That deviation is to avoid hills that are too steep for trains to climb.
And on the deviation alignment, the company says it’ll continue to meet with communities to refine the exact route.
The company also apologized for an English-Inuktitut translation error, in which the English term “deviation” was translated into Inuktitut terminology in a way that suggested development of the route was delayed or postponed.
Baffinland also says the railway embankment for the North Railway will have “gentler slopes” than the design of the future South Railway, to make it easier for caribou to get across them.
The company also plans at least 30 level crossings and four culverts to allow people and caribou to get from one side of the railway to the other.
Again, those plans aren’t final.
“The final number and location of crossings is anticipated to be informed by Inuit during the construction of the railway,” Baffinland said.
Shipping route, shipping season clarified
In another section of the update, Baffinland clarified its marine shipping plans.
The company said it will not ship ore through the Northwest Passage or through Navy Board Inlet around Bylot Island.
The only shipping route it will use for the phase-two expansion is through Milne Inlet and Eclipse Sound—the same route the company uses now.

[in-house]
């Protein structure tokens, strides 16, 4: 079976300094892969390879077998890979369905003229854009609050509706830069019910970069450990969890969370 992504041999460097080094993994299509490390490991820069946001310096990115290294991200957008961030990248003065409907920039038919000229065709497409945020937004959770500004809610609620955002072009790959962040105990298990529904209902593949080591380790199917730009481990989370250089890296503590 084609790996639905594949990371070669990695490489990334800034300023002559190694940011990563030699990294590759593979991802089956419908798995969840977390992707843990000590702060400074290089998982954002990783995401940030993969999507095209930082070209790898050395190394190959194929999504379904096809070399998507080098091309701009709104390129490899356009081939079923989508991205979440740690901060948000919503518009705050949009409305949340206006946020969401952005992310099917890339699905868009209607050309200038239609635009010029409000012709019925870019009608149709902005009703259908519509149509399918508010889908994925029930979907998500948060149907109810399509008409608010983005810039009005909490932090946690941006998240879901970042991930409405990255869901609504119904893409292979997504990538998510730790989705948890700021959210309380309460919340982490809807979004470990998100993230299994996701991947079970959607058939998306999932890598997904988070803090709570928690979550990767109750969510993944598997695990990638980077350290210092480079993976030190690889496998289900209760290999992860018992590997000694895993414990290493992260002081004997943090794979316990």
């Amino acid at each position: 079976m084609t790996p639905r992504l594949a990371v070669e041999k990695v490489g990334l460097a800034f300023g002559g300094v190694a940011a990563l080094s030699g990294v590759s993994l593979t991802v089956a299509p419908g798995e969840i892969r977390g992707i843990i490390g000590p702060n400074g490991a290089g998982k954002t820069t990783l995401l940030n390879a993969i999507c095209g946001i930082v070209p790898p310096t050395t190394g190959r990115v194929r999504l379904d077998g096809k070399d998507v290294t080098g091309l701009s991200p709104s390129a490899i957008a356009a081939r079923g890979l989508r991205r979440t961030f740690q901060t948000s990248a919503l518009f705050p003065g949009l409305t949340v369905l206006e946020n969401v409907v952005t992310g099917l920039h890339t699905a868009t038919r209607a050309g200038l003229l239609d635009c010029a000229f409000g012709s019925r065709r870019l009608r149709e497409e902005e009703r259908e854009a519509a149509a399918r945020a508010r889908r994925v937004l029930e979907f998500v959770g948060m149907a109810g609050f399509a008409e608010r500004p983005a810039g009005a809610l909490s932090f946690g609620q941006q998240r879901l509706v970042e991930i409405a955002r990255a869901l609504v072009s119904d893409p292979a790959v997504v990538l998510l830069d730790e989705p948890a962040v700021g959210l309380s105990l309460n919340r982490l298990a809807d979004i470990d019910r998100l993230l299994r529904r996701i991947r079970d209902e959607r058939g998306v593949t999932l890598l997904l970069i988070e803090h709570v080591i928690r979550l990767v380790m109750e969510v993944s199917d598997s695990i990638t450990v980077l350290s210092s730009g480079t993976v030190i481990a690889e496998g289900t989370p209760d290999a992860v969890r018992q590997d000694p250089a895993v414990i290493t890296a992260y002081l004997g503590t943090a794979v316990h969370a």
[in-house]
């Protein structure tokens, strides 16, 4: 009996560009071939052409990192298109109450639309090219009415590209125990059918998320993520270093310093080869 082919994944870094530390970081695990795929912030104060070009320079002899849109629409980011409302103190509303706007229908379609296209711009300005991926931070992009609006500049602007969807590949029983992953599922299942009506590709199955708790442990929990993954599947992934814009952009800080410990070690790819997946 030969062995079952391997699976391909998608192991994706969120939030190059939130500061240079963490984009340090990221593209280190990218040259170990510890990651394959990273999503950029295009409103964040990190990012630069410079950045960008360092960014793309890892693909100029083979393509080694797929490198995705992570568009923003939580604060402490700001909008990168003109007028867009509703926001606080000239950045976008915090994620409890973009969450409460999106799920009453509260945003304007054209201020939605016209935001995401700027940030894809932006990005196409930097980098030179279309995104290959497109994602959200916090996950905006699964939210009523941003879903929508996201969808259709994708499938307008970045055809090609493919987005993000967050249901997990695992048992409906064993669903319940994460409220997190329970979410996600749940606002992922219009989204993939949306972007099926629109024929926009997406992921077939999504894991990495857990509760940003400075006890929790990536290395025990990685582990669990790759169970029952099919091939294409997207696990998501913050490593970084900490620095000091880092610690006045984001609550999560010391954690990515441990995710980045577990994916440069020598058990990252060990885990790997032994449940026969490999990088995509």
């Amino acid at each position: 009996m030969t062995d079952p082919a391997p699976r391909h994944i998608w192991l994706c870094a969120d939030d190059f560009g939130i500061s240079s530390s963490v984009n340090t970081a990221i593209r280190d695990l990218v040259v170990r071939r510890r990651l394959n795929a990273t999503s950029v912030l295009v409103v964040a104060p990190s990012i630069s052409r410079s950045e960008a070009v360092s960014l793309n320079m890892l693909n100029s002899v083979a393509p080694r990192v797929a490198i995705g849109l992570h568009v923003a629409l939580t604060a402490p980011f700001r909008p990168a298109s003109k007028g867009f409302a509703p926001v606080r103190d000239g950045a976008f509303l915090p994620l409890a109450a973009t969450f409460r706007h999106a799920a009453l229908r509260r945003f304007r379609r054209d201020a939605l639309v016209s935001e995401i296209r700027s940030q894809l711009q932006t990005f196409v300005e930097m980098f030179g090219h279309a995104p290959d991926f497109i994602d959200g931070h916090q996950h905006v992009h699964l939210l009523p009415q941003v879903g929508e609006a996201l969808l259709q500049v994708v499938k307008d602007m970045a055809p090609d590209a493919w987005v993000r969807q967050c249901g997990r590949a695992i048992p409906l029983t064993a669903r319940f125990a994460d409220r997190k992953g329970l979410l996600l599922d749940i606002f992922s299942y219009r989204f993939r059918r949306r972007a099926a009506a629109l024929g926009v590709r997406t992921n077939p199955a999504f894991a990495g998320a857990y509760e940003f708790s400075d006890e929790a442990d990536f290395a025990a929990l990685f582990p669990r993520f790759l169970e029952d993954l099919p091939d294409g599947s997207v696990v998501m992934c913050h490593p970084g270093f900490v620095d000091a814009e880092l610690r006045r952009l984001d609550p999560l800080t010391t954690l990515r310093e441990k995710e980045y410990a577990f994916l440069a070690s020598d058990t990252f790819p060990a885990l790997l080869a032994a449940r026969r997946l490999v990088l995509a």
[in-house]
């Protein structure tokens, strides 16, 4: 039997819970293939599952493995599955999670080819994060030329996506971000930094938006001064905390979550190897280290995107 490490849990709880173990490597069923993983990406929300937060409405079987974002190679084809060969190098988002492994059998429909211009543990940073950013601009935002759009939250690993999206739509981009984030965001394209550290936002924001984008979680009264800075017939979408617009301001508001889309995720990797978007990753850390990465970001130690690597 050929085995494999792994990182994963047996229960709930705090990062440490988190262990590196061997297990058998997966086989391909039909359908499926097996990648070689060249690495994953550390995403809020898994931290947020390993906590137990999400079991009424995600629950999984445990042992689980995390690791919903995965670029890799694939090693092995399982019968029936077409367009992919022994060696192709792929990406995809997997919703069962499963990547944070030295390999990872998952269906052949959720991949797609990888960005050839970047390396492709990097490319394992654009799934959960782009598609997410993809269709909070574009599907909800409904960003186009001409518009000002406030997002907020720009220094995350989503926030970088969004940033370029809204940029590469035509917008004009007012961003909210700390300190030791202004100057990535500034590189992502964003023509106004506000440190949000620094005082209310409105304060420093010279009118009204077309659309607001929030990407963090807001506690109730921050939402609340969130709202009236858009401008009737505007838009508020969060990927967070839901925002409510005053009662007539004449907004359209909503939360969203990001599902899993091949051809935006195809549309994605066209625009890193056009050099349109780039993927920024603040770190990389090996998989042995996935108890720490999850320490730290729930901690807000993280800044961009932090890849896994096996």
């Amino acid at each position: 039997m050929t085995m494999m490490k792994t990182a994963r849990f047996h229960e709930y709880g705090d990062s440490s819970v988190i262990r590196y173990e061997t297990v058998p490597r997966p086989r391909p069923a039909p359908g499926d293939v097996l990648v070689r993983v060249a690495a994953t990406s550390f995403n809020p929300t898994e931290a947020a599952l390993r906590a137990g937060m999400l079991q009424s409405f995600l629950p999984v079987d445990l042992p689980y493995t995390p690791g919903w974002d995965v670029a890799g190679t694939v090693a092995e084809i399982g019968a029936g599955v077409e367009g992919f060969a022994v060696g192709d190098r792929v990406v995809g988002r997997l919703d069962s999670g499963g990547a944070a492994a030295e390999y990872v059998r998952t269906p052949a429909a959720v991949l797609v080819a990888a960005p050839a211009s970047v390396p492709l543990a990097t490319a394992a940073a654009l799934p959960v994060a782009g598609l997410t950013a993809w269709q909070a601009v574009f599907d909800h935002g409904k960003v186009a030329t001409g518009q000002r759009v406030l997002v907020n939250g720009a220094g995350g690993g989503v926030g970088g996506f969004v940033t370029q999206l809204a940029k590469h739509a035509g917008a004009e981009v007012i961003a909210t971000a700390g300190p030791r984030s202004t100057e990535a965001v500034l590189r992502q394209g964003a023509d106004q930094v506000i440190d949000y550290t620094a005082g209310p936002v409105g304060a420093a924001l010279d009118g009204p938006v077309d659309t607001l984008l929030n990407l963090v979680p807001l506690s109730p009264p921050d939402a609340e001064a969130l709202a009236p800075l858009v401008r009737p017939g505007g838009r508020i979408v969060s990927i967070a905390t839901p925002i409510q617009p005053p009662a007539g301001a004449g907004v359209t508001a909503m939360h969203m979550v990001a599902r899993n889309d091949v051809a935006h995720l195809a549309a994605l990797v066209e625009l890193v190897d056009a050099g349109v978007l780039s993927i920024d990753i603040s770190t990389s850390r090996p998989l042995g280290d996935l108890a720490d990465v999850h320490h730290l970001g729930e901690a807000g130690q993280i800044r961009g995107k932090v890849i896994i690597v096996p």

As for the length of the shipping season, Baffinland proposes that it run from July to Nov. 15 each year.
But that’s not carved in stone, and Baffinland proposes the actual shipping season should be subject to the following conditions:
• The Mittimatalik hunters and trappers organization must confirm in writing that the floe edge is no longer being actively used by community members.
• Land-fast ice must be broken along the entire shipping corridor.
• Vessels must obtain permission from NORDREG (a federal government agency) to navigate in prevailing ice conditions.
• No icebreaking will occur during sensitive seal life-cycle periods. Transit restrictions will be applied during seasonal migratory movements of narwhal into Eclipse Sound and Milne Inlet.
“Baffinland is planning additional workshops with community representatives to finalize its approach towards the shipping season and will report the outcomes of these meetings to the NIRB as they are available,” the company said.
And on another shipping issue that produced confusion last year, the company confirms that it proposes 176 “voyages” per year, with a voyage defined as a trip into and out of Milne Inlet.
“A transit is considered to be a one-way track either to or from Milne Port by any of the vessels. A voyage represents two transits through the Northern Transportation Corridor,” the company said.
And Baffinland said it commits to “never surpass” 176 voyages per year.
But within that constraint, the company said it wants the ability to vary the annual rate of iron ore production, depending on seasonal and market conditions.
“For clarity, this would mean that if in a given year 11 MT [million tonnes] were transported, the following year could see the transportation of 13 MT, if this can be achieved within the stated activity limits of 176 ore carrier voyages per shipping season and an average of 10 train trips per day,” Baffinland said.